December 1, 2016
California Earthquake Authority Marks 20 Years of Operation
Not-for-Profit Earthquake Insurance Provider Continues to Innovate, Looks Forward to Helping More Californians Reduce Their Risk of Earthquake Loss
(SACRAMENTO) The California Earthquake Authority (CEA), the country’s leading provider of residential earthquake insurance, celebrates its 20th anniversary this week.
California established CEA in 1996 to address a home-insurance market crisis. The 1994 Northridge earthquake caused huge and unexpected earthquake losses and rattled the insurance industry. In the months following the quake, insurers began refusing to write new California residential policies to avoid also having to offer earthquake insurance under the state’s “mandatory earthquake offer” law. Eventually, new home policy sales across almost 95 percent of the market were closed down.
The situation threatened the state’s housing market, so in response, the state created CEA—a not-for-profit, privately funded, publicly managed entity. Participating insurance companies would sell and service CEA earthquake policies, but CEA itself would bear the insurance risk in the event of covered claims.
CEA’s participating insurers began writing CEA policies on Dec. 1, 1996, and over the next year the market crisis dissipated and home insurance sales returned to normal.
“On the day our doors opened, 20 years ago, CEA offered a solution to the home insurance crisis that threatened to cripple the state’s housing market,” said CEA CEO Glenn Pomeroy. “And during the last two decades, this not-for-profit enterprise has worked hard to make earthquake insurance as affordable, valuable and flexible as possible.”
CEA has accomplished much during its first 20 years. Through innovative, cost-saving financing techniques and application of the best available science, CEA has been able to lower its rates by a combined 55 percent. CEA has funded important scientific and engineering research, to help gain a deeper understanding of earthquake risk, and is now offering financial incentives to retrofit older houses.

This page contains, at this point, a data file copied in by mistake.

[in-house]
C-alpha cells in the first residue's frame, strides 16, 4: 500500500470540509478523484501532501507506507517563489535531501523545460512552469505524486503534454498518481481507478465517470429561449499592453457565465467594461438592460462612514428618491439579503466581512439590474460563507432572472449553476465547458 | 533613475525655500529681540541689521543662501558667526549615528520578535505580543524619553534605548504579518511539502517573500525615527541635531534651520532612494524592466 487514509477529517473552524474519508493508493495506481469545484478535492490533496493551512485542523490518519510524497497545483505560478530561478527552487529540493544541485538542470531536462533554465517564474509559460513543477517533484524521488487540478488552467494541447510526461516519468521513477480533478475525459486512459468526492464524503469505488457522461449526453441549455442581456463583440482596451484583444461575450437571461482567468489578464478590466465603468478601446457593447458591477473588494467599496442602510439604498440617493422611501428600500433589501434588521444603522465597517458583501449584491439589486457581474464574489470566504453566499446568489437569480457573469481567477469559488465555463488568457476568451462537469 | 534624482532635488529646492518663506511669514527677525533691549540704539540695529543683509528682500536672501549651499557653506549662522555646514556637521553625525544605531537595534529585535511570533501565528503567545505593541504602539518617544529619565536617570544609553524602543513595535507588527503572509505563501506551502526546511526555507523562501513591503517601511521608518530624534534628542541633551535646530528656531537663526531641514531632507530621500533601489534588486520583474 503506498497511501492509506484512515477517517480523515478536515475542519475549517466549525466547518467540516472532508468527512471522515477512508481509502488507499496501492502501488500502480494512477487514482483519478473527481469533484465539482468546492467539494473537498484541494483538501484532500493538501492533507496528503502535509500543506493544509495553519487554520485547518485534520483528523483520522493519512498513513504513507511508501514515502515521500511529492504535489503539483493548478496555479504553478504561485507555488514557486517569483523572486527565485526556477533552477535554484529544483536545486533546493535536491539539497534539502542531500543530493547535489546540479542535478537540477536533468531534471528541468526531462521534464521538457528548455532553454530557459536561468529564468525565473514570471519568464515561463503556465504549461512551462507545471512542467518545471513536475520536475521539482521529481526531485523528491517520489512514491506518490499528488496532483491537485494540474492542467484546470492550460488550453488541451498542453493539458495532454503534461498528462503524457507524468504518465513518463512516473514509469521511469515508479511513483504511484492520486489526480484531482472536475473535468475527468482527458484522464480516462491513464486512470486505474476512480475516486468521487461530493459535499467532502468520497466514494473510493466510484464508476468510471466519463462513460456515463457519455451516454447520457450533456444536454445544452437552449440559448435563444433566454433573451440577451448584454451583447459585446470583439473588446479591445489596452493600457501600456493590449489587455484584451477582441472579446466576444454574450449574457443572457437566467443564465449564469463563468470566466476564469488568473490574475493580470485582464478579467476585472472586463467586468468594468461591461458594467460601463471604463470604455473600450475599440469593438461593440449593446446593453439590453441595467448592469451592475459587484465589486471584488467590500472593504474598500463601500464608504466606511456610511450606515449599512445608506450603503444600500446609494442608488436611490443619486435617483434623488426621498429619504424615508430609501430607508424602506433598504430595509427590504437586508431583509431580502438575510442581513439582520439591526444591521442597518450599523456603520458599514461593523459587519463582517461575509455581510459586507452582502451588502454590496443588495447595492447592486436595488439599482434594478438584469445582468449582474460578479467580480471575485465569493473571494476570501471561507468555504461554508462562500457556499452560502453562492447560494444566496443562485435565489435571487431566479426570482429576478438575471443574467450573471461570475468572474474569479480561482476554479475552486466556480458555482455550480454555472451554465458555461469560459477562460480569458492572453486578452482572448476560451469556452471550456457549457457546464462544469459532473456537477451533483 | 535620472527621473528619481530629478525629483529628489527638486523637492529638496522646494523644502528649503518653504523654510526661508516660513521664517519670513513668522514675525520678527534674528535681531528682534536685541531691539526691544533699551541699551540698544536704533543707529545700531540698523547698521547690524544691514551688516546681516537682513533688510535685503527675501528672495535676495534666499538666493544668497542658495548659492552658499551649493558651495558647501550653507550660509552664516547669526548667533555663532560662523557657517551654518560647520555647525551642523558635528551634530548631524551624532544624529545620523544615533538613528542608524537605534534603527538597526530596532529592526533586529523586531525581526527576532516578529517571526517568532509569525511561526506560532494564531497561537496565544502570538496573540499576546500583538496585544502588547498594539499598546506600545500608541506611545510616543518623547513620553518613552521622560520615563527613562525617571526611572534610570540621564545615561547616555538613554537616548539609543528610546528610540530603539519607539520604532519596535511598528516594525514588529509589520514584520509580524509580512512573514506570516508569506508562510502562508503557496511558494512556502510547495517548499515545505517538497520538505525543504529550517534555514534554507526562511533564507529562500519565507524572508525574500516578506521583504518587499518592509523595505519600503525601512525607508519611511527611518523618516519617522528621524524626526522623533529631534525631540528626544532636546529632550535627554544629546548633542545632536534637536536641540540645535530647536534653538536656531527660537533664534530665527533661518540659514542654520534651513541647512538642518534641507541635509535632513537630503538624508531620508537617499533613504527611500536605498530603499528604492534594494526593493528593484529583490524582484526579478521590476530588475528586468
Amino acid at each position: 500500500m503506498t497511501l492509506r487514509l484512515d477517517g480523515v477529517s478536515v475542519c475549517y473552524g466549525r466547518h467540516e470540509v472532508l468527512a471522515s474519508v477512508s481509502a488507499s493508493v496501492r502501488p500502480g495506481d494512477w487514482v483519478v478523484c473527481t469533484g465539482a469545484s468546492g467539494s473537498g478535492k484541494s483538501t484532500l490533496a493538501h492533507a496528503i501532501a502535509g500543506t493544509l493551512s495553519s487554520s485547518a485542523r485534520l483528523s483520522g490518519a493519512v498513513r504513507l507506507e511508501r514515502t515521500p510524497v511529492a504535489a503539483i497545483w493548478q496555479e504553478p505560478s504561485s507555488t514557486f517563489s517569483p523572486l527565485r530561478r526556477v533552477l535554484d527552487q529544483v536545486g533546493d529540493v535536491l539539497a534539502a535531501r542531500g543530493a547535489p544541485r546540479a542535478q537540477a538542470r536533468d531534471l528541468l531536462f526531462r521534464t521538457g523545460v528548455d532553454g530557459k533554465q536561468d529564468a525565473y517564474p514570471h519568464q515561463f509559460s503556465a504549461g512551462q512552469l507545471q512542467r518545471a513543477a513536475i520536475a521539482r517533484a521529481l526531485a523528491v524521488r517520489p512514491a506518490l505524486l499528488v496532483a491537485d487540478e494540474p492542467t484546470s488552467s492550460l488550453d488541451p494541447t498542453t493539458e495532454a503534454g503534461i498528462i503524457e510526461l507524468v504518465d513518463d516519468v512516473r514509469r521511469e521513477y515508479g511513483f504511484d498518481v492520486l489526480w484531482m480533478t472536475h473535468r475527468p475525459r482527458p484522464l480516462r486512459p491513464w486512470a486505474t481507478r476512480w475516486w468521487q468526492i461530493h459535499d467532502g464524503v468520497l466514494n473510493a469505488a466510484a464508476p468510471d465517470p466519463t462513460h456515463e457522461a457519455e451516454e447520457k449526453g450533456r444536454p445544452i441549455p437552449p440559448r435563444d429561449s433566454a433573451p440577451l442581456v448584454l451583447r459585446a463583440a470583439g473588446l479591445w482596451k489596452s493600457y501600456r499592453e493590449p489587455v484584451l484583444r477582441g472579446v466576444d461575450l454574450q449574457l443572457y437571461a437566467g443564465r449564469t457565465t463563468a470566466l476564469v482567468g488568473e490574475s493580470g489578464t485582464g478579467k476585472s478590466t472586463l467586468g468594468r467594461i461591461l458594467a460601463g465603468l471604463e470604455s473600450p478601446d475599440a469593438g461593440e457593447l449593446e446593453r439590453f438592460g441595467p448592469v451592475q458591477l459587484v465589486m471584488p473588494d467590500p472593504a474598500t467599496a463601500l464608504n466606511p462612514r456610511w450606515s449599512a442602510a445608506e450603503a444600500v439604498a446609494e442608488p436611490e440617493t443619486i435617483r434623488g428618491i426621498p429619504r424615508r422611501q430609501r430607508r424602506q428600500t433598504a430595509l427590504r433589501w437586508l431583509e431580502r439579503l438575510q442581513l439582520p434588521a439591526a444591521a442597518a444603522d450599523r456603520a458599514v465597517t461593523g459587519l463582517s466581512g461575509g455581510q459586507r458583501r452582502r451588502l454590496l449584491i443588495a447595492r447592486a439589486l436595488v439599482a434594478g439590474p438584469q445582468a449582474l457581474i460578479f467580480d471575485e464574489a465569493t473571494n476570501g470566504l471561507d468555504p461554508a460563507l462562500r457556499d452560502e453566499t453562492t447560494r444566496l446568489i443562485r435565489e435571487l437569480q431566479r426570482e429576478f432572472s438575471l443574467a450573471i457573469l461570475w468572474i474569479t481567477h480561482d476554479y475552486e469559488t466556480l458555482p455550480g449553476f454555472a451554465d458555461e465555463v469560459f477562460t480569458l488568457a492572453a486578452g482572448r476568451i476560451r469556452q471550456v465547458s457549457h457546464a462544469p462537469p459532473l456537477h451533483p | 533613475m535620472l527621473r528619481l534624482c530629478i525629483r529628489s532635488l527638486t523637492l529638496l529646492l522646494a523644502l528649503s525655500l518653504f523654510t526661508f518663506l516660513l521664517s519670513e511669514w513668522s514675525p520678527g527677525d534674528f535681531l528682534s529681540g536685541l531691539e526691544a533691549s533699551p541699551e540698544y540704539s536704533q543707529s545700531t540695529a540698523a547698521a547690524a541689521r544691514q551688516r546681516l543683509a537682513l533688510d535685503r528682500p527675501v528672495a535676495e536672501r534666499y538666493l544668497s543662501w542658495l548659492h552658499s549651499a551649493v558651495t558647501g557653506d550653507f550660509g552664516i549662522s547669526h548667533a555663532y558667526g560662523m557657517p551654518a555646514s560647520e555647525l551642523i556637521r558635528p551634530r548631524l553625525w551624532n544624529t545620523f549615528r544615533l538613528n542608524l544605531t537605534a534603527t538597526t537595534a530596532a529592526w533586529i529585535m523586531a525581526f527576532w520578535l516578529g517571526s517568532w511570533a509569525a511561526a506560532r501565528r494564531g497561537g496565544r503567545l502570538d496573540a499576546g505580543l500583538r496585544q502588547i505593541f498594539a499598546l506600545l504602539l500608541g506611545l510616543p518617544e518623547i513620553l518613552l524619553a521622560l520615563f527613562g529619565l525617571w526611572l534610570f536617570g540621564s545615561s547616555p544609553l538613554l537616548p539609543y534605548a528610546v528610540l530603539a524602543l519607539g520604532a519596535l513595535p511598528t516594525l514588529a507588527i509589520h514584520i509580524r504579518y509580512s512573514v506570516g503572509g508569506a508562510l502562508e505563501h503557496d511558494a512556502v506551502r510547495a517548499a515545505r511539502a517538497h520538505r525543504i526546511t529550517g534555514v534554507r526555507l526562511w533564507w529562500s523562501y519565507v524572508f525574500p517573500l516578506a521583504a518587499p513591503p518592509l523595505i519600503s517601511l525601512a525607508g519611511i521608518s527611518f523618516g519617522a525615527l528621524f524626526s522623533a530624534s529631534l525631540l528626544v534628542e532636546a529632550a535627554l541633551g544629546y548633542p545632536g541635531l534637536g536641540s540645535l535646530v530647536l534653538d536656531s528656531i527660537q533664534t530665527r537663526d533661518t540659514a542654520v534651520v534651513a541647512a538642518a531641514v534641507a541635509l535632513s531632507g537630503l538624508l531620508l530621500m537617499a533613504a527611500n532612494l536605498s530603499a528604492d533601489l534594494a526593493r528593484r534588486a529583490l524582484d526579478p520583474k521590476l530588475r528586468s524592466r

In addition, CEA is a leading promoter of the annual Great California ShakeOut preparedness drill, and its earthquake-insurance and preparedness marketing campaigns have earned national recognition.
2016 has been a watershed year for CEA. After rolling out many new policy choices and deductible options, and deeper premium discounts for retrofitted older houses, CEA is on track to more than triple its average annual growth rate of the last 10 years.
“As we move into our third decade of serving California, we are inviting everyone to take another look at what CEA now has to offer,” said Pomeroy. “Earthquake risk is real, but so is the value of earthquake insurance. Our new products and tools put every Californian in the driver’s seat to select the policy that meets their own needs and budget.”
CEA is committed to getting even more Californians financially protected against damaging earthquakes through education, mitigation and insurance. CEA policies are now more than 76 percent of all residential earthquake insurance policies sold in California. With more than $12 billion in claim-paying capacity, CEA could cover all its claims if the 1906 San Francisco, 1989 Loma Prieta or 1994 Northridge earthquake were to reoccur today.
To learn more about CEA’s history, and to learn how to reduce your risk of earthquake loss, visit
CEA is a not-for-profit, privately funded, publicly managed organization that provides residential earthquake insurance and encourages Californians to reduce their risk of earthquake loss. Learn more at
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